Ana Chan ’18 spoke with Stephens College about how a Stephens-led networking trip to New York launched her career in audiobooks production.

What do you enjoy about your position at Simon & Schuster?

I enjoy so much about this position. I am in daily professional communication with celebrity representatives, from literary and television circles, and I work with the actors we hire to narrate our books; I am reading constantly, and am often given creative license with decisions involved in producing the audio; and lastly, I am on a team of professionals whose work ethic and career goals inspire my own. My colleagues and associates have taught me to think quickly, communicate aptly, and cooperate creatively. It’s an incredible privilege to work where I do — both professionally and physically. As our office resides in Rockefeller Center, where NBC studios, Radio City Music Hall, and Christie’s Art Museum also operate, there is assuredly never a dull moment.


What's been your favorite project so far? 

So far, the greatest and most challenging project I was part of is one that called for a joint-effort from the whole department: recording an oral history of 9-11 entitled "The Only Plane in the Sky." It was an enterprise, since we were tasked to work with a 45-person cast — a number that exceeds some of the largest theatrical ensembles. (A few of S&S employees were even called to record some lines, myself included!) But the effort was worth it: the audio won Audible’s Favorite Listener Award, also snagging the Audies’ “Audiobook of the Year” and “Multi-Voiced Performance” Awards for 2020, and it was reviewed in the New York Times November issue.


What did you do on your networking trip to New York? Who did you meet and how did you pivot that experience into a job offer?

The networking trip Stephens offered was an indelible ingredient to planting the seeds of my ambition in publishing. Before going, I had no idea what it was I wanted to do with an English degree — after the trip, I had my heart set on audiobooks. We had visited multiple contacts in the literary and arts arena, from an audiobook producer in HarperCollins, to a senior manager at a theatre agency. I spoke about this experience in my application to Simon & Schuster, particularly about the trip to HarperAudio, as it was this conversation that gave me a new excitement for audio publishing. I think I made a successful impression on my team at S&S.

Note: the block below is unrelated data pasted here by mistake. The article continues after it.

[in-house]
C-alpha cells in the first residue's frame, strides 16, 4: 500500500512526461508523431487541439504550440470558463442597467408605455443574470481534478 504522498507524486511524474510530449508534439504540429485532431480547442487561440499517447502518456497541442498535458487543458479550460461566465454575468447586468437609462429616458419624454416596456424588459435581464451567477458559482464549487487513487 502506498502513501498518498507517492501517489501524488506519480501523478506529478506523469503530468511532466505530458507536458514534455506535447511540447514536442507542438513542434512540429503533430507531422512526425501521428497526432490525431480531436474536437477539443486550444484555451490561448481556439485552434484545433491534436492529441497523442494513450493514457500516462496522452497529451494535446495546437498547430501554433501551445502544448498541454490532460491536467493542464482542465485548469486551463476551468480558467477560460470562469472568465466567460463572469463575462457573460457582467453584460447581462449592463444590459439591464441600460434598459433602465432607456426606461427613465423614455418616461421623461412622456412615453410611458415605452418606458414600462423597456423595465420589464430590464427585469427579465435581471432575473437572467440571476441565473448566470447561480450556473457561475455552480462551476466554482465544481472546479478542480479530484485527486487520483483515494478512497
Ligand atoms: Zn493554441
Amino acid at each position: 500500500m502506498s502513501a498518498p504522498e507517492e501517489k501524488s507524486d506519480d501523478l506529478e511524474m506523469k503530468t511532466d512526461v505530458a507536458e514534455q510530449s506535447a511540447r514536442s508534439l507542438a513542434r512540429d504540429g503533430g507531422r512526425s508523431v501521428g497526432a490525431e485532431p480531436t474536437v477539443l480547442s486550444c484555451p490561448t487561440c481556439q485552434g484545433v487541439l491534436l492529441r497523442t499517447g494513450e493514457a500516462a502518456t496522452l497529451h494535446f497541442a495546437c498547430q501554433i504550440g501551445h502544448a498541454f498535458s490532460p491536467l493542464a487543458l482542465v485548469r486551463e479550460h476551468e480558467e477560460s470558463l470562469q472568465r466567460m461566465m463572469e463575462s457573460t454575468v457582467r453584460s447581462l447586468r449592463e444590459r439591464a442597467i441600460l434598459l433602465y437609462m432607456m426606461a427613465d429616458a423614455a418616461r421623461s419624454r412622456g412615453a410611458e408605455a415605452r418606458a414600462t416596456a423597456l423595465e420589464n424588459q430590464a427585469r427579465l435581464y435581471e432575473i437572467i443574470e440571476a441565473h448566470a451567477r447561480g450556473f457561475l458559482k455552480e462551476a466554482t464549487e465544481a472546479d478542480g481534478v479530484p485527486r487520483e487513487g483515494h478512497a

How did your education and experiences at Stephens prepare you for your work and life in NYC?

My education at Stephens was a remarkable foundation for me to start my work life. I learned how to manage multiple assignments at once — an invaluable skill to have in a place like New York. Every day, I was forced to express meaning through writing and speech, and challenge my comprehension skills by reading an average of a book a week (something I’m now doing on the daily at work!). I became increasingly confident in my ability to articulate an idea, and to trust in my own analysis — not only of books, but of social and professional situations as well. Foremost, studying at an all-women’s institution gave me something I will take with me for the rest of my life: empowerment. And, since publishing is a female-dominated field, the transition was seamless.


What was it like to move to New York? How are you adjusting to the city?

Ever since I was a little girl, it has been my dream to live in New York City; so, goes without saying: I felt no adjustment at all! I was a fish thrown in the sea, ready to swim. The public transportation, even, felt comfortable for me, as I’ve never driven in my life, and was hoping I could avoid that by living somewhere like New York. And here we are! I immediately fell in love with a culture that I felt I was made for since birth: diversity, vibrancy and eccentricity.


Do you have any advice for current students as they look towards graduation and starting careers?

My advice to current students is the same advice my father gave me when I was an undergrad: remember what you love, and why you love it. Continue to love those things in life, remind yourself about those passions, and pursue them with your whole being. If you feel like you haven’t found that love yet — don’t worry: you will! You already have love in your life; living is just a matter of identifying it.


Header photo by Jane Chong

Audience Menu